In the jargon of economics, taxes imposed on commodities such as alcohol, cigarettes, gambling and environment-polluting activities are dubbed “sin taxes”. States frequently resort to sin taxes to limit or lower the consumption of alcohol or other harmful goods. By implementing such taxes, states seek to encourage its citizens to give up on certain unhealthy habits that bear a high social cost.
Sin taxes were first adopted in the US, in 1791 for cigarettes, and in 1794 for whisky. The concept of a sin tax was initially grounded in religious values but later evolved into type of tax that merely had an economic and social attribute. During the Great Depression in 1929, sin taxes were again used as a policy tool.
At various periods during Ottoman times, sin taxes were levied on alcohol and tobacco, though under different names. Today, special consumption taxes (ÖTV) are considered as belonging to the category of sin taxes.
The income the Turkish state generates from special consumption taxes has now reached the bar of 10 per cent of overall tax incomes. Alcohol is expected to generate around 15 billion Turkish Liras for the state in the year 2019. Given the country’s rocky economic situation, such an inflow is naturally appealing to the government. It has no intention of giving it up. Nonetheless, sin taxes have become somewhat of a public health issue.
But do the hikes on special consumption taxes that are imposed every year in January and July actually lower alcohol consumption? Do people change their consumption frequency and preferences because of high taxation? It is difficult to tell. Data on the matter is scarce and too few academic studies have been conducted to get clear grasp on the effectiveness of such policies. Still, some figures give us a clue.
The harmonization process for the EU
Turkey’s tax rates on alcoholic drinks in are calculated according to the European Economic Community (EEC) directive number 94/84 on the special consumption tax rates of alcohol and alcoholic drinks.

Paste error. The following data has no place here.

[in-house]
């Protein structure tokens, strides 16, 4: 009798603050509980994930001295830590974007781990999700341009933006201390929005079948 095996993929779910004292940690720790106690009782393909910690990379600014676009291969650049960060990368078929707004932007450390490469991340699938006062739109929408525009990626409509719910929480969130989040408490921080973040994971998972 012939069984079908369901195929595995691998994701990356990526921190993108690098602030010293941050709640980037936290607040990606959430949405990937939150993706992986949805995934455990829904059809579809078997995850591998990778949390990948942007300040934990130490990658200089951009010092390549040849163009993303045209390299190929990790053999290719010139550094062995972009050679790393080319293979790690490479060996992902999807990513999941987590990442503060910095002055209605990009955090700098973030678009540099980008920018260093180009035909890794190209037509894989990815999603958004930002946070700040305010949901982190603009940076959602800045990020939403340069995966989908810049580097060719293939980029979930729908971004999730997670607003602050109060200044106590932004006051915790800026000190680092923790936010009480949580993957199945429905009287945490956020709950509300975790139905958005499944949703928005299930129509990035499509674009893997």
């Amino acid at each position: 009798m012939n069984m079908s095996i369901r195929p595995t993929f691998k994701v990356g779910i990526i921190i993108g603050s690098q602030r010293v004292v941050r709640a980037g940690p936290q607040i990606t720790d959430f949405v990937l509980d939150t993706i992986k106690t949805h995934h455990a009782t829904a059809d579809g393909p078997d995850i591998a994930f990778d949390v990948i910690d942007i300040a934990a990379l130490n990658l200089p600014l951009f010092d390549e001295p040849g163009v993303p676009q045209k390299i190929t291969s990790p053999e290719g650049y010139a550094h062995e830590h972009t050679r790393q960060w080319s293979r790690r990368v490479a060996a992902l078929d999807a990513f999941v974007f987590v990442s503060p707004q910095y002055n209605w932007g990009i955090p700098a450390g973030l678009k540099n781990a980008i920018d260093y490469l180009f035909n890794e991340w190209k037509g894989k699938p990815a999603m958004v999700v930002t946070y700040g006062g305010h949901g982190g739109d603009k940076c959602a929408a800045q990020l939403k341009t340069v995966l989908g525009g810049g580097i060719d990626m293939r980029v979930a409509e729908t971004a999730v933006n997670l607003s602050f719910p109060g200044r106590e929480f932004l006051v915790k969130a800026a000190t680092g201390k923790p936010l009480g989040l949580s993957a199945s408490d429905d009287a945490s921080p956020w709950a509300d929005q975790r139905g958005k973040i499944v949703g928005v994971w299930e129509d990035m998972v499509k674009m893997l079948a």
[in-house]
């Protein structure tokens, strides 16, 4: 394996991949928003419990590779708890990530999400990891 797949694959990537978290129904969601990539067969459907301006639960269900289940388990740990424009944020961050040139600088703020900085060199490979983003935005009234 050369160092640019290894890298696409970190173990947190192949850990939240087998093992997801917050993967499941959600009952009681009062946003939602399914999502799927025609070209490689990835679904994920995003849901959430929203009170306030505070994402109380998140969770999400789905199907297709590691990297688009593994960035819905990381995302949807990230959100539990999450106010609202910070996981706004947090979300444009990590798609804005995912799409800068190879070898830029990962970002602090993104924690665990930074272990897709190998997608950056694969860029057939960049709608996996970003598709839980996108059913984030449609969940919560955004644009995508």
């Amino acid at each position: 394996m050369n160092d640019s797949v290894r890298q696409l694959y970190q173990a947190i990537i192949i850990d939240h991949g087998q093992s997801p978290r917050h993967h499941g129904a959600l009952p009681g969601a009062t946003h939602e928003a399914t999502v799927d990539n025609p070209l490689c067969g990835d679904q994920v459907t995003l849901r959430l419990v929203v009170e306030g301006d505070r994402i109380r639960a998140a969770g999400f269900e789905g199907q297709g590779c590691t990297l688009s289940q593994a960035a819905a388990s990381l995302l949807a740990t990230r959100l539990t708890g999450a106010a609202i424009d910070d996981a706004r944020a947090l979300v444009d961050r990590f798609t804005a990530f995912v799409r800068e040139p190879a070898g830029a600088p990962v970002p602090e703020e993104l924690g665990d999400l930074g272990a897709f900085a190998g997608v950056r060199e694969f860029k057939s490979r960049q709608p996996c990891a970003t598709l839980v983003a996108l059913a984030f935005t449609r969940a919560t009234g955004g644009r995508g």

This directive has determined the tax rate in wine as zero per cent. Several criteria apply to beer. Rates are higher for alcoholic drinks that have a higher percentage of alcohol. As the alcohol rate increases, so does the tax rate. In 2009, Turkey submitted an action plan to the EU, in which it pledged to gradually lift the exclusive taxation of raki in order to catch up with the EU directive rates of 2018.
This directive enforces tax reductions of up to 50 per cent for alcoholic drinks in Greece and Italy, and for wine, liquor and raki that is made from wine. The EU is expecting Greece to comply with the directive rates in 2021. Turkey has long been diverted from the EU route. While no progress has been made in the fields of education, health, justice and human rights, in alcoholic drinks the taxation of raki has been made equal to that of whisky. This prompted a significant increase in the sales of whisky.
Yet raki is a lot more costly than whisky. Rather than grapes and anise, whisky is made with grain. Raki should naturally be protected against whisky. What is more, it is a local and national product. Protecting raki means protecting agriculture, the farmer and industry.
In fact, efforts aimed at regulating taxes after 2011 have directly impacted consumption.
Alcoholic drink sales
The Tobacco and Alcohol Department of Turkey’s Ministry of Agriculture and Forestry has issued the supply figures for all types of drinks to the market since 2004. When we look at the figures of the past five years, we see that beer is nearing a billion-liter range, while the purchasing of wine and whisky are steadily rising. Raki, on the other hand, is undergoing is record-low.
While the official sales figures for raki have fallen, it is estimated that up to 10 million liters of raki made from ethyl alcohol were consumed. In other words, there has been no drop in the consumption of raki. People have found their own solutions to circumvent extreme taxation.
Upon the examination of all types of alcoholic drinks, one is struck by the steady increase in the consumption of alcoholic drinks in Turkey over the past few years. In 2018, close to 1.2 billion liters worth of alcoholic drinks were sold in Turkey. This figure is expected to increase in 2019.
If we look into the distribution of alcoholic drinks, we notice a rise in the number of importations. The leading import is whisky. While tax rates in harmony with EU legislation have increased whisky sales, they have seriously curbed raki sales.
But how to reconcile the fact that alcohol consumption remains constant while sin taxes are rising?